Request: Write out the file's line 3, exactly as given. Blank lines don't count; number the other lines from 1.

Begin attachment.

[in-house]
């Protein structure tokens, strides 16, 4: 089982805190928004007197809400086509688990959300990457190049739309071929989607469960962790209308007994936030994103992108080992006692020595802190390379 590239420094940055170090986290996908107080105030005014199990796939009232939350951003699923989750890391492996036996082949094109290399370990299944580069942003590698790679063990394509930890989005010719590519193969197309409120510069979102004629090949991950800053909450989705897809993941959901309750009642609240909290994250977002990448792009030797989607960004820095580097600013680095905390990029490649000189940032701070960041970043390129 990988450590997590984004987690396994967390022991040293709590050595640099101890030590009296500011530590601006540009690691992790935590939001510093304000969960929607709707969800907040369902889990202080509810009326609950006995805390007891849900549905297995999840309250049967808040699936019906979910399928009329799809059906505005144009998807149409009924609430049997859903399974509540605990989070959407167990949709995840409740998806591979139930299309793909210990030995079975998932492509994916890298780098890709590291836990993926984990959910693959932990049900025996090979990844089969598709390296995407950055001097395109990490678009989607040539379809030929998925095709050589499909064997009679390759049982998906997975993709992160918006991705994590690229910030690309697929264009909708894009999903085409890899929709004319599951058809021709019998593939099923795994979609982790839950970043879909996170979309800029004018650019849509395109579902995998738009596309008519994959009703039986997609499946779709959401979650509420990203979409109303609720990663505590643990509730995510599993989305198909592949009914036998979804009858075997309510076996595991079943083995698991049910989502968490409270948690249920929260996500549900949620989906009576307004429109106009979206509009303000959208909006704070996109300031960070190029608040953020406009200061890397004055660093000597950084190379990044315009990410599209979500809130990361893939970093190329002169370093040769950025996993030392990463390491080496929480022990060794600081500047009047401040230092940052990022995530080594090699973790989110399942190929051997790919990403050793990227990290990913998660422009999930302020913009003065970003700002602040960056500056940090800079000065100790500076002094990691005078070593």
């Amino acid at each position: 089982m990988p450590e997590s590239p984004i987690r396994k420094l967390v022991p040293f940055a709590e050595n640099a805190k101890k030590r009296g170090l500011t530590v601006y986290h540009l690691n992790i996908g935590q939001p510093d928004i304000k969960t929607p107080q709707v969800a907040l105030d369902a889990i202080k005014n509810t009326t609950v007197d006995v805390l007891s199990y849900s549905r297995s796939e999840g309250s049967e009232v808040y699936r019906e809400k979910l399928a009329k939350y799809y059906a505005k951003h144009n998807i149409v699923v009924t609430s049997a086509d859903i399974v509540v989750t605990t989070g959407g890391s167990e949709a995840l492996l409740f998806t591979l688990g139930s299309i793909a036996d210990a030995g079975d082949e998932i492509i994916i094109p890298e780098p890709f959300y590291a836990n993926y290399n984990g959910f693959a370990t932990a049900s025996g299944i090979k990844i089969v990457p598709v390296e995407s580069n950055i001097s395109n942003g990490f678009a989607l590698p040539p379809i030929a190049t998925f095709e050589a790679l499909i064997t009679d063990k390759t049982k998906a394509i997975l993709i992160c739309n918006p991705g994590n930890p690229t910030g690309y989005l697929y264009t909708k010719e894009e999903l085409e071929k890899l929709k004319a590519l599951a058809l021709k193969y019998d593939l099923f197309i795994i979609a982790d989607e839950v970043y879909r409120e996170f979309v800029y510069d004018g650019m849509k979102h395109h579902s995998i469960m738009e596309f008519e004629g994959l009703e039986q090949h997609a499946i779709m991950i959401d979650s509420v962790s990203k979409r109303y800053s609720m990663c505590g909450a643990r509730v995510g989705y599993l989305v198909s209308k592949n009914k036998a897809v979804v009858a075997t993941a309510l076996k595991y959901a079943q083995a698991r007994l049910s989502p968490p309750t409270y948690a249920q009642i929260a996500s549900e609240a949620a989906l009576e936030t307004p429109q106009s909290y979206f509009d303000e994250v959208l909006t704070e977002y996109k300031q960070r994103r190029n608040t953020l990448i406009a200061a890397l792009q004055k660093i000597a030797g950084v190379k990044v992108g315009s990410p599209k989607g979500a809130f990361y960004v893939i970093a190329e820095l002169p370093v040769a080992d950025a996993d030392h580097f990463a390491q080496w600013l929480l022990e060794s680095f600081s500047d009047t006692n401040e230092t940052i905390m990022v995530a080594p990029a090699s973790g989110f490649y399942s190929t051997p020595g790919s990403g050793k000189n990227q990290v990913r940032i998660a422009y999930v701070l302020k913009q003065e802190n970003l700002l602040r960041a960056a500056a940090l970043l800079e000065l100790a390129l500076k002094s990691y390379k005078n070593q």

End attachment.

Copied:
């Amino acid at each position: 089982m990988p450590e997590s590239p984004i987690r396994k420094l967390v022991p040293f940055a709590e050595n640099a805190k101890k030590r009296g170090l500011t530590v601006y986290h540009l690691n992790i996908g935590q939001p510093d928004i304000k969960t929607p107080q709707v969800a907040l105030d369902a889990i202080k005014n509810t009326t609950v007197d006995v805390l007891s199990y849900s549905r297995s796939e999840g309250s049967e009232v808040y699936r019906e809400k979910l399928a009329k939350y799809y059906a505005k951003h144009n998807i149409v699923v009924t609430s049997a086509d859903i399974v509540v989750t605990t989070g959407g890391s167990e949709a995840l492996l409740f998806t591979l688990g139930s299309i793909a036996d210990a030995g079975d082949e998932i492509i994916i094109p890298e780098p890709f959300y590291a836990n993926y290399n984990g959910f693959a370990t932990a049900s025996g299944i090979k990844i089969v990457p598709v390296e995407s580069n950055i001097s395109n942003g990490f678009a989607l590698p040539p379809i030929a190049t998925f095709e050589a790679l499909i064997t009679d063990k390759t049982k998906a394509i997975l993709i992160c739309n918006p991705g994590n930890p690229t910030g690309y989005l697929y264009t909708k010719e894009e999903l085409e071929k890899l929709k004319a590519l599951a058809l021709k193969y019998d593939l099923f197309i795994i979609a982790d989607e839950v970043y879909r409120e996170f979309v800029y510069d004018g650019m849509k979102h395109h579902s995998i469960m738009e596309f008519e004629g994959l009703e039986q090949h997609a499946i779709m991950i959401d979650s509420v962790s990203k979409r109303y800053s609720m990663c505590g909450a643990r509730v995510g989705y599993l989305v198909s209308k592949n009914k036998a897809v979804v009858a075997t993941a309510l076996k595991y959901a079943q083995a698991r007994l049910s989502p968490p309750t409270y948690a249920q009642i929260a996500s549900e609240a949620a989906l009576e936030t307004p429109q106009s909290y979206f509009d303000e994250v959208l909006t704070e977002y996109k300031q960070r994103r190029n608040t953020l990448i406009a200061a890397l792009q004055k660093i000597a030797g950084v190379k990044v992108g315009s990410p599209k989607g979500a809130f990361y960004v893939i970093a190329e820095l002169p370093v040769a080992d950025a996993d030392h580097f990463a390491q080496w600013l929480l022990e060794s680095f600081s500047d009047t006692n401040e230092t940052i905390m990022v995530a080594p990029a090699s973790g989110f490649y399942s190929t051997p020595g790919s990403g050793k000189n990227q990290v990913r940032i998660a422009y999930v701070l302020k913009q003065e802190n970003l700002l602040r960041a960056a500056a940090l970043l800079e000065l100790a390129l500076k002094s990691y390379k005078n070593q």